A study done by the Dr. Michael Sivak, the director at the Sustainable Worldwide Transportation in the University of Michigan Transportation Research Institute (UMTRI), discovered that while fuel economy has improved greatly from 1970-2010, the improvement is greatly undercut due to the amount of people who drive more often and with less passengers in their cars. The study showed that the fuel economy for the entire fleet of light duty vehicles improved by 40%, from 13 mpg to 21.6 mpg, but the vehicle load (number of occupants) decreased from 1.9 persons per vehicle to about 1.38 persons.
Because of the decrease in carpooling, Sivak discovered that the fuel economy for the fleet of light duty vehicles has only increased by 17%. Sivak also discovered that people travel more often thanks to improved fuel economy in vehicles. This is due to the rebound effect. To determine the nominal reduction of fuel consumption for a vehicle, you have to take the % increase of fuel economy and subtract 10% due to the rebound effect. An example would be a 20% increase in fuel economy results in an 18% reduction of fuel consumption.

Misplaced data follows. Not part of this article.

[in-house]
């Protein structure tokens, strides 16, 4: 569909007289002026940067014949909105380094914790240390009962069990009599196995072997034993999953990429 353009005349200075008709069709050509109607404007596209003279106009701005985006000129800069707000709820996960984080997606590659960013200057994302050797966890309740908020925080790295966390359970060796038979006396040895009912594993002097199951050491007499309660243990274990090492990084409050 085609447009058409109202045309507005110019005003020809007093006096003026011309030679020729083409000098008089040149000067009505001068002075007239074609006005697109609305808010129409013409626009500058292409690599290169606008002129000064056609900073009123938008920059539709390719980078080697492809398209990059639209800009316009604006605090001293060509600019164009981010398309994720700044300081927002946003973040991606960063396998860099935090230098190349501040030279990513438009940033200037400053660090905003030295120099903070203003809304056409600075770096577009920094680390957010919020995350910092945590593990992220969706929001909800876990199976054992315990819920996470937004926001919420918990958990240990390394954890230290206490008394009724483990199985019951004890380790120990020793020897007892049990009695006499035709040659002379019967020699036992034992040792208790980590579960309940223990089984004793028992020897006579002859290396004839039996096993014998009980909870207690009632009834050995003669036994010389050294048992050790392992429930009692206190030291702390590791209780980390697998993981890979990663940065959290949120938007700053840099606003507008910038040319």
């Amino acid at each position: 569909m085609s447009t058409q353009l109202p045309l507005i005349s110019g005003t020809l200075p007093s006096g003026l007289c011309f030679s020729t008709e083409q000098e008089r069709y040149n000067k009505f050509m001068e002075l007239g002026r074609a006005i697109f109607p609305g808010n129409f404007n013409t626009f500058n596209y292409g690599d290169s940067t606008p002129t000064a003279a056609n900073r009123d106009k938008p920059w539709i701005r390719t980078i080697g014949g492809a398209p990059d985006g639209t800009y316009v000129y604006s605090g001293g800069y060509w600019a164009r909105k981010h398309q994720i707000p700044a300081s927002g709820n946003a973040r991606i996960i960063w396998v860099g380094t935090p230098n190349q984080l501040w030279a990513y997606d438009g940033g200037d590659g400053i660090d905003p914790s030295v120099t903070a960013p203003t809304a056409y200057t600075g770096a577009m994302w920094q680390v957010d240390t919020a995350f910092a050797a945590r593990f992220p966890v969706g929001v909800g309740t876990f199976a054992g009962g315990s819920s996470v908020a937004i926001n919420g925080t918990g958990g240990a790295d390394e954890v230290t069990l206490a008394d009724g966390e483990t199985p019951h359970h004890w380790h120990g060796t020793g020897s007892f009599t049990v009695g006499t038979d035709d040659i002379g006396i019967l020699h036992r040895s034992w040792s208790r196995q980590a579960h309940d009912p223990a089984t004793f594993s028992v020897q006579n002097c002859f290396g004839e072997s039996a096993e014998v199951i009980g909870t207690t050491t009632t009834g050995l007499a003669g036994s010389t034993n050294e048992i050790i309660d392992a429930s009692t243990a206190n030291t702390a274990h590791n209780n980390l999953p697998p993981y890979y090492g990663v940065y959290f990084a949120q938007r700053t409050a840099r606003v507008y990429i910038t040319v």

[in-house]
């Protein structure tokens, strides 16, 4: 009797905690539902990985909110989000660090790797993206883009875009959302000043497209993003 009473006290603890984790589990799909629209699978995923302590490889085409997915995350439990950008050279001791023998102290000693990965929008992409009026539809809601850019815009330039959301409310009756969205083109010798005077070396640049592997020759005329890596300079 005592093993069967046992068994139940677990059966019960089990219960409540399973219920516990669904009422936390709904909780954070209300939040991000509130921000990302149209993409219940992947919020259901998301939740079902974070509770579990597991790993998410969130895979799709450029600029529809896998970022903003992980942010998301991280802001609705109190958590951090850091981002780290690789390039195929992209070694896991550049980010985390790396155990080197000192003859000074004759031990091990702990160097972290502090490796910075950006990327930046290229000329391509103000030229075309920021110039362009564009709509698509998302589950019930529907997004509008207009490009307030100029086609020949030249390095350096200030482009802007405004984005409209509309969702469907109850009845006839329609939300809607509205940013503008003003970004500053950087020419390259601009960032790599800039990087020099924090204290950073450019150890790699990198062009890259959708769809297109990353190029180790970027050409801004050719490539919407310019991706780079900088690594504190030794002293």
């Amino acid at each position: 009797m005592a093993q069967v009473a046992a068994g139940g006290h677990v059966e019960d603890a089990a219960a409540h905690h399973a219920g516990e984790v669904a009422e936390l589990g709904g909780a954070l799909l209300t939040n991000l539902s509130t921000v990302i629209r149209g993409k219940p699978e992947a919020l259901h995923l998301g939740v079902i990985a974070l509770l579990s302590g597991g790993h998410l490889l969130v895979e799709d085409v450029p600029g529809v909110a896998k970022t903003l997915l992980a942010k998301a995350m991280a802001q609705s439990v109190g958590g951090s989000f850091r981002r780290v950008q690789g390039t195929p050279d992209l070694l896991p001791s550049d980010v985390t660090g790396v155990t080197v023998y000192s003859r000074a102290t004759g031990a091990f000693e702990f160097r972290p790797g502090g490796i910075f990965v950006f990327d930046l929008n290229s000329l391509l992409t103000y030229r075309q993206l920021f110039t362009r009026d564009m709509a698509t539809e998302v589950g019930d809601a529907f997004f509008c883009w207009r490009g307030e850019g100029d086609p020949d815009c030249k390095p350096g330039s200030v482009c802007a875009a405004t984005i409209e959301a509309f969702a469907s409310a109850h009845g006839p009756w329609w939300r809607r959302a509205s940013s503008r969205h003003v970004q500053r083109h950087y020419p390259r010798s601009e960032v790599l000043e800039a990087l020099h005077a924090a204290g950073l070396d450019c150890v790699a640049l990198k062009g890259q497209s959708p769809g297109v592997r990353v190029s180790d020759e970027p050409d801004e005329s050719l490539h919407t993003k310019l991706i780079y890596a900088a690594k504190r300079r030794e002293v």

Sivak also notes that it takes a long time for changes in the fuel economy to apply to the entire fleet of light duty vehicles, so an 18% reduction in fuel consumption would only result in 1% reduction of fuel used by the entire fleet. This brought up a discussion between researchers about whether or not there should be an increase on fuel tax to reduce the amount of vehicular distance traveled.
Another way to improve the fuel economy is if people carpooled more often. The vehicle distance traveled has increased by 155% from 1970-2010. If the vehicle load is increased by 20%, from 1.38 persons per vehicle to 1.66 persons per vehicle, the distance traveled would decrease by 15%, and while there would be a 1% decrease in fuel economy (due to the heavy load), there would be a 14% decrease in fuel consumption.
The amount of fuel used between 1970-2010 has increased by 53%, from 303 billion liters to 463 billion liters. As vehicles become more fuel efficient, people want to drive more often. There’s also the inconvenience factor some see while carpooling. Like the LA Times put it, “People are driving alone because they still ‘want the convenience of driving by themselves. They are not eager to drive an extra mile to pick up a friend.'”
[via Green Car Congress]